No-Fault Car Insurance is a system of law that allows drivers to receive compensation for their medical expenses and other losses without having to prove fault in an accident. It is designed to help lower the cost of car insurance by eliminating many of the costs associated with litigation after an accident.
No-Fault Claims Process
No-Fault Car Insurance is an insurance policy that pays for your medical bills and other expenses if you are involved in an auto accident. It is available in 12 states and Puerto Rico, and it differs by state.
While a no-fault car insurance policy limits your right to sue the other driver, it does not limit your ability to receive compensation for other damages you suffered as a result of an accident. In some cases, you may need to hire a lawyer to get the full amount of money you deserve for your injuries.
No-fault laws are based on the belief that insurers should not be burdened with paying out claims that are frivolous or not related to an auto accident. This helps prevent the courts from becoming overwhelmed by personal injury lawsuits, saving drivers and insurers money on legal costs.
No Need to Prove Fault
No-Fault Car Insurance is designed to provide medical coverage for anyone injured in a car accident, regardless of who caused the crash. It was enacted to speed up compensation without the need for long-drawn out litigation.
It is important to remember that while No-Fault does not require you to prove fault in the claim process, it does require you to show the defendant or property owner breached their duty of care through negligence or carelessness.
For example, if a store owner knew that the lobby of their business tower was wet and not properly cleaned and a customer slips and falls, they can be found negligent.
While the No-Fault Claims Process does not require you to prove fault, it is vital that you gather as much evidence from the scene of the crash as possible. That information can be very helpful in your case later on.
No Limits on Claims
Unlike other kinds of auto insurance, no-fault car insurance coverage pays out regardless of who’s at fault for the accident. This means your own insurance company will pay your medical bills and lost wages, up to your policy’s limits.
But that’s not the only difference between no-fault and other types of auto insurance. In a few states, drivers can also sue for economic losses after a crash, as long as their injuries exceed a monetary tort threshold set by state law.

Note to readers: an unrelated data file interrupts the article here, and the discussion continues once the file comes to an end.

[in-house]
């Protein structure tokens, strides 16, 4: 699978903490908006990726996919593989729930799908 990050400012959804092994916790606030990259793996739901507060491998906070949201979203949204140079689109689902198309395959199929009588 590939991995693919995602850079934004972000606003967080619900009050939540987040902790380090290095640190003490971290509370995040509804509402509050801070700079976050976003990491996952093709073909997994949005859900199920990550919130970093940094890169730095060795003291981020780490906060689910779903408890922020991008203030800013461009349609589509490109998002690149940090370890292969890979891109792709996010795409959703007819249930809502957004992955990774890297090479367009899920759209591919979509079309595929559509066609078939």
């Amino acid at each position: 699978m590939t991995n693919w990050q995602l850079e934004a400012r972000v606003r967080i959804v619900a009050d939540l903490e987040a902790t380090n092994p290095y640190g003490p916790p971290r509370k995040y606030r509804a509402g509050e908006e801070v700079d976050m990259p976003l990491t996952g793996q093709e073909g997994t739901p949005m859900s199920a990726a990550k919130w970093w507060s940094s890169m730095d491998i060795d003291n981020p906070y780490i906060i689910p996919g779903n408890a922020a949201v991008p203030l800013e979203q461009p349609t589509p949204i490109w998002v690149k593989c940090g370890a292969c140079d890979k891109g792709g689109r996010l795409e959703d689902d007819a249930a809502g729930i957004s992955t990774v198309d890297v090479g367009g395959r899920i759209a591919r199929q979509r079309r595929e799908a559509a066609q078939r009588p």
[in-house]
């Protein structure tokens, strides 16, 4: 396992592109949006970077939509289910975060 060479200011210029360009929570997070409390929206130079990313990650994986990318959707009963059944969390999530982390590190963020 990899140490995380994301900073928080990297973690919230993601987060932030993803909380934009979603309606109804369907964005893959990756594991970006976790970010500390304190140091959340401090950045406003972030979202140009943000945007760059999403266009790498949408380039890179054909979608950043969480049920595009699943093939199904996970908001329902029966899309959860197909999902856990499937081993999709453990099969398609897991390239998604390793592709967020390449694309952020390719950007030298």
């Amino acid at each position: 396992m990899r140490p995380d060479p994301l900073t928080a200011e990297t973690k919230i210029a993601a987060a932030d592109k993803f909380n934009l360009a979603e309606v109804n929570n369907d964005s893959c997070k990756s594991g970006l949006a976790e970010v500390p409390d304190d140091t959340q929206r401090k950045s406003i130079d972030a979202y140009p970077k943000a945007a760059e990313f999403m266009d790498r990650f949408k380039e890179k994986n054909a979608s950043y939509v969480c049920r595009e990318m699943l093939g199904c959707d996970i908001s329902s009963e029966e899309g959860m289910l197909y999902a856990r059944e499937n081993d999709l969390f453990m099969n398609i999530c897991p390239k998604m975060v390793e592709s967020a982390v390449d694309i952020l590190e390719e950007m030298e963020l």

In New York, for example, you can file a third-party liability claim or personal injury lawsuit against an at-fault driver for compensation for all categories of losses (including pain and suffering), if your injuries qualify under the state’s “serious injury” threshold. But if your injuries are less severe, you’re limited to a no-fault or PIP claim under your own policy. If you’re unsure whether your injuries qualify under this threshold, you should speak with an experienced car accident attorney.
No Limits on Damages
No-Fault Car Insurance policies in a few dozen states are set up to pay medical expenses and other out-of-pocket losses up to your policy’s limits, no matter who caused the accident. A handful of other states use a hybrid no-fault system that allows claimants to choose between a no-fault policy and a traditional tort liability policy.
No-fault states require drivers to purchase personal injury protection (PIP) coverage in addition to bodily injury liability insurance. PIP pays for things like health insurance deductibles, lost wages, essential services you can no longer perform due to an injury and funeral expenses.
No-fault claims are also typically paid much faster than traditional third-party liability claims. This is because the insurance industry spends less on litigation in no-fault states and passes this savings on to customers.